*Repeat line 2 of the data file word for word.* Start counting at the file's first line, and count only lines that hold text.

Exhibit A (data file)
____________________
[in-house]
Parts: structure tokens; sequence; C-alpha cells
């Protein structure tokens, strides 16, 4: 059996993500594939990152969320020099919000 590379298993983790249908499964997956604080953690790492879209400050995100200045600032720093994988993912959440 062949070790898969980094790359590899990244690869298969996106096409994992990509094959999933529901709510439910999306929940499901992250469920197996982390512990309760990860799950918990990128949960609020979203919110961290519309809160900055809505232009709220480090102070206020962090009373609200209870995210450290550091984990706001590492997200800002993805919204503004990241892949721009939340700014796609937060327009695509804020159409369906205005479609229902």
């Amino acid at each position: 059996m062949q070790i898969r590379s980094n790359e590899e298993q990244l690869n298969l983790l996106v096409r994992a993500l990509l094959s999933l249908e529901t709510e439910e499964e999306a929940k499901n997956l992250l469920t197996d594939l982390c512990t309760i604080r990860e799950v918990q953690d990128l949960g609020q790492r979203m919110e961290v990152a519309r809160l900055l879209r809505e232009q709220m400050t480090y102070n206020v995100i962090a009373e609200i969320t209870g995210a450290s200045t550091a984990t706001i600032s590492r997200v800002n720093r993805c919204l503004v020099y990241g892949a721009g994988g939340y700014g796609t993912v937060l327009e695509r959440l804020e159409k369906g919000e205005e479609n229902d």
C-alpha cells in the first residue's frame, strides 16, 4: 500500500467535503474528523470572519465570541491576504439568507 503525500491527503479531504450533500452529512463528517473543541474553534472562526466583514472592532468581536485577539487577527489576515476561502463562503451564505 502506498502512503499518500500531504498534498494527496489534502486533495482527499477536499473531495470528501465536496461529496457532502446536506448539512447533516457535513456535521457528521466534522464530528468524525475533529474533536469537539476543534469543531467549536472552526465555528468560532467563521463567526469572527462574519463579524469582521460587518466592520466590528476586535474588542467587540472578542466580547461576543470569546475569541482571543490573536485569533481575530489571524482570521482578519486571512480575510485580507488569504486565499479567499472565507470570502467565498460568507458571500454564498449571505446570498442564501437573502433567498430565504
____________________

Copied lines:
Parts: structure tokens; sequence; C-alpha cells